Anyone who's interested in this, I would actually really encourage you to read this charter. It is inspiring. It is also very short. If you have good vision, you could read it printed on a business card. Also, if you're interested more in our engagement work, I would encourage you to talk with Jade Leung, who does this for our governance group.
So, I won't go into too many more details here, through I will provide resources at the end for people who want to read up on more of what we're doing and some of the work. But to do a quick summary, we're trying to understand the AI scene better in China and increase our engagement there. We're also trying to better understand issues of geopolitical instability that can be created by changes in the balance of power and also in the offensive and defensive dynamics of weapons technologies. We are also modeling the dynamics of tech races, and in particular, how they can be averted or spun down if they do begin, and a lot more.
AI governance, as a cause area, is absolutely tiny. People talk a lot about AI at these conferences, which gives the impression that there's a lot going on, but there are fewer than a dozen people who work on this full-time. There are not that many more who work on this part-time. This being a tiny field is in some ways quite good for you. It means that your opportunity for a marginal impact is absolutely huge, but unfortunately, what it also means is there is not very much absorptive capacity within existing groups to bring more people onboard.
For the majority of people who are interested in advancing this as a cause area, it is probably mostly about preparing yourselves to be more involved in the future as the field grows and expands. That said, as far as our immediate needs, we are desperate for people who are good at getting things done. This is something we do need immediately and there are immediate job openings for. We need good project managers, and good operations folks of all sorts. As well as being currently our largest bottleneck, this might be one of the main reasons why our absorptive capacity to bring other people on is so low. So, there's a force-multiplicative aspect for project management and operations work as well.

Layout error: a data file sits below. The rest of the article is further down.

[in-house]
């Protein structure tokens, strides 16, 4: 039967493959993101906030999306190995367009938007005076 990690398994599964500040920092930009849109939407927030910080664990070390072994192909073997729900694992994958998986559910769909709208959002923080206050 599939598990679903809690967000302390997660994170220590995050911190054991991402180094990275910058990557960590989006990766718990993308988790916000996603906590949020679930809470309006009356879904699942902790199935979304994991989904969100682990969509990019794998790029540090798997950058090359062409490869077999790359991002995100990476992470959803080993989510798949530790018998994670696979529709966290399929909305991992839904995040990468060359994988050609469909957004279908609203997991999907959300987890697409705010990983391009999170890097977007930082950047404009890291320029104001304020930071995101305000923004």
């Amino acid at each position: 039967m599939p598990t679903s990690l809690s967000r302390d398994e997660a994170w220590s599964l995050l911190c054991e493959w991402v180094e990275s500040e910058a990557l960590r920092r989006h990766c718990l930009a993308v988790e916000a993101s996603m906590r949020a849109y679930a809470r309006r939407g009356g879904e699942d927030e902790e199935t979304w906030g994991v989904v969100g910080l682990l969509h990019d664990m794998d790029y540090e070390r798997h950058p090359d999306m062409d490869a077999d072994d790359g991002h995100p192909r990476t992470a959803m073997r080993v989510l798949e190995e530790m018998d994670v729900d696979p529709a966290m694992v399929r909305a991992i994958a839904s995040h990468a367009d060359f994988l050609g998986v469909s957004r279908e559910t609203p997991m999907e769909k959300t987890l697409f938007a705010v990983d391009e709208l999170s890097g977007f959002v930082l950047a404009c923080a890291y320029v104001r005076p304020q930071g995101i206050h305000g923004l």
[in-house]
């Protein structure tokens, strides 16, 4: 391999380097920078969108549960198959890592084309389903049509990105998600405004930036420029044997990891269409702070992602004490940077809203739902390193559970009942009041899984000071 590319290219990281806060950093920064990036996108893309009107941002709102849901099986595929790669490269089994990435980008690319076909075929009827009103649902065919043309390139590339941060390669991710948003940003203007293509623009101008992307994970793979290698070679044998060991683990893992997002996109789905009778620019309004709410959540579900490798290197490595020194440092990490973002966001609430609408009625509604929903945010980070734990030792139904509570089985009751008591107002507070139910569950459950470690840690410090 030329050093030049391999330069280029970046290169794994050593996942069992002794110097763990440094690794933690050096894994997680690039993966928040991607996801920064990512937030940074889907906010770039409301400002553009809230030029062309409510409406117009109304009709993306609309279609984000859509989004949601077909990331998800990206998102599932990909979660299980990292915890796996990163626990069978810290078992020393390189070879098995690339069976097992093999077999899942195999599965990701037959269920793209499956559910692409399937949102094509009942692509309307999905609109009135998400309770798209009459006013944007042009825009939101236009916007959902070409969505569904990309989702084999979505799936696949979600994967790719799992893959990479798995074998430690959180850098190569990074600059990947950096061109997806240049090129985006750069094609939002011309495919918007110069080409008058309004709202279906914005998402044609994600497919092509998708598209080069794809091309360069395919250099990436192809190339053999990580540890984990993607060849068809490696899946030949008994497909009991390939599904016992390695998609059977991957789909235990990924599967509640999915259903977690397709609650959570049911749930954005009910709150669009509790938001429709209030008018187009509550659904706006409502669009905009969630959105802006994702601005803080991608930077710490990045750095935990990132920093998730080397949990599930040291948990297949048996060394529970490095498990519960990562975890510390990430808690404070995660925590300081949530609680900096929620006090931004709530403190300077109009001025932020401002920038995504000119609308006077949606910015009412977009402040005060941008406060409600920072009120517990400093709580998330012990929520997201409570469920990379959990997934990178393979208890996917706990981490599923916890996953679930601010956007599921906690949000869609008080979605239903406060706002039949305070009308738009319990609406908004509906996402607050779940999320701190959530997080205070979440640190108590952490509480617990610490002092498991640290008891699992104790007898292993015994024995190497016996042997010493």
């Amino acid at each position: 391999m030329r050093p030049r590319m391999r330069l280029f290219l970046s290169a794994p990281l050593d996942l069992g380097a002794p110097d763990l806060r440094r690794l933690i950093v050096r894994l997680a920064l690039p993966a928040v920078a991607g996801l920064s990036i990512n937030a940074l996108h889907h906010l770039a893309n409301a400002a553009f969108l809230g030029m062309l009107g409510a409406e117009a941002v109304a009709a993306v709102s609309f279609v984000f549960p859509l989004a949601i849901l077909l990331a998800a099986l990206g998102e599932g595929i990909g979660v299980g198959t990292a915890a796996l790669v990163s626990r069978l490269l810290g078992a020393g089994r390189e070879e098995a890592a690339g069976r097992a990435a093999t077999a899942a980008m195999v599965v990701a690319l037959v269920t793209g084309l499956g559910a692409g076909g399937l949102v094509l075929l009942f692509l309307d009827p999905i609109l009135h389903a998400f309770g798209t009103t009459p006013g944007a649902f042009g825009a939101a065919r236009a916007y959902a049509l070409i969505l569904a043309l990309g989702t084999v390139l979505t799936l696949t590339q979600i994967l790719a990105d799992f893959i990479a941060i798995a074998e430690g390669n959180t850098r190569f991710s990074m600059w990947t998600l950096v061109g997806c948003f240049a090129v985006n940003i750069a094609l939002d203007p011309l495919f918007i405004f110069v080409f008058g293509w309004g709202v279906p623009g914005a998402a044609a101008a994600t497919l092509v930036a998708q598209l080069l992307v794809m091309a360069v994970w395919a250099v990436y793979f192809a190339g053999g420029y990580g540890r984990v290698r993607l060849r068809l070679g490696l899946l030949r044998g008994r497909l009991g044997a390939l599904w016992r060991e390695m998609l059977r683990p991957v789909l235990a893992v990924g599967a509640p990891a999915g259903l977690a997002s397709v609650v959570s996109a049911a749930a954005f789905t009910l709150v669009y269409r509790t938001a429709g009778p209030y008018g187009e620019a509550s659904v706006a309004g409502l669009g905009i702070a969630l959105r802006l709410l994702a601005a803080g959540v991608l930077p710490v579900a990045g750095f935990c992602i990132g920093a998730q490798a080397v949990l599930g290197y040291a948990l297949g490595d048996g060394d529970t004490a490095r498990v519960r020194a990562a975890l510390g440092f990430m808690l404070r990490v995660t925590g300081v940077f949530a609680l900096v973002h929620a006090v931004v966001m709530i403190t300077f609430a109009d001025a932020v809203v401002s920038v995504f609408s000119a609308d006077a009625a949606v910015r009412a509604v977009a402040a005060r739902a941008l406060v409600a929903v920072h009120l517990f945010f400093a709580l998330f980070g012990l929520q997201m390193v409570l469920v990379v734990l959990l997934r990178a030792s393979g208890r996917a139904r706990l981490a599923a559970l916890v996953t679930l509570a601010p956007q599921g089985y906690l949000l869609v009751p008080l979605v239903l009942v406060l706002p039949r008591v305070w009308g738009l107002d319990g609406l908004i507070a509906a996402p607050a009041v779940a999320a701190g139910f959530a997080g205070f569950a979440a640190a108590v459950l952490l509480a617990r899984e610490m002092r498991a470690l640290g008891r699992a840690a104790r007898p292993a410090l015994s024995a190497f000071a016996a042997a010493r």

I want to in particular highlight that there's a role at the Governance of AI program in Oxford, which is currently the leading group researching this, for a governance project manager. This is a Visa-eligible position, and this will put whoever gets this role at absolutely the center of this as a cause area. We also badly need senior researchers who can supervise more junior researchers. Our research pyramid is sort of imbalanced, with the bottom a little too big for the top, and this is another bottleneck. We also have positions for junior researchers, which I definitely encourage people to apply to, though I think this is maybe less urgent or less impactful in the margin within this cause area.
For the majority of those who are serious about getting involved, what I recommend is investing in your skills and your career capital. This is especially true in high value areas, including studying topics in high demand. Also, building a career in a position of influence, especially in government, global institutions, or for example doing policy advising at a tech firm. Additionally, helping to build this community, and our capacity, including having a strong and mutually reinforcing career network among people who are interested in getting involved in AI policy from an EA or an altruistic perspective.
In my personal opinion, this third point is more important than most people realize. Having a strong social network, and having people who understand what it is you care about and why it is you're doing the things you are doing, even if it in some ways looks quite tangential to what it is you care about, can be very helpful in allowing you to keep your eye on the prize, and to work towards your goal.
The reason this social support can be so important is, as I mentioned at the beginning of the talk, the human brain is not good at thinking clearly in terms of scale. This means it's very easy, and natural even, to have some value drift. I've always cared a lot about human wellbeing. This is why I pursued my education in economic development, and my career in poverty eradication. My personal experiences in field work around the world have left me with a very strong, very emotional sense and prototype that still draws me very strongly to global poverty eradication.
But, I don't want my altruism to be about what I feel. I want it to be about how much good I can actually do and how much of an impact I can have outside of me, in the real world. Even if I actually can't conceptualize just how much there is, I do know where all the sand is.
If you're interested in learning more about our work, please go to our website.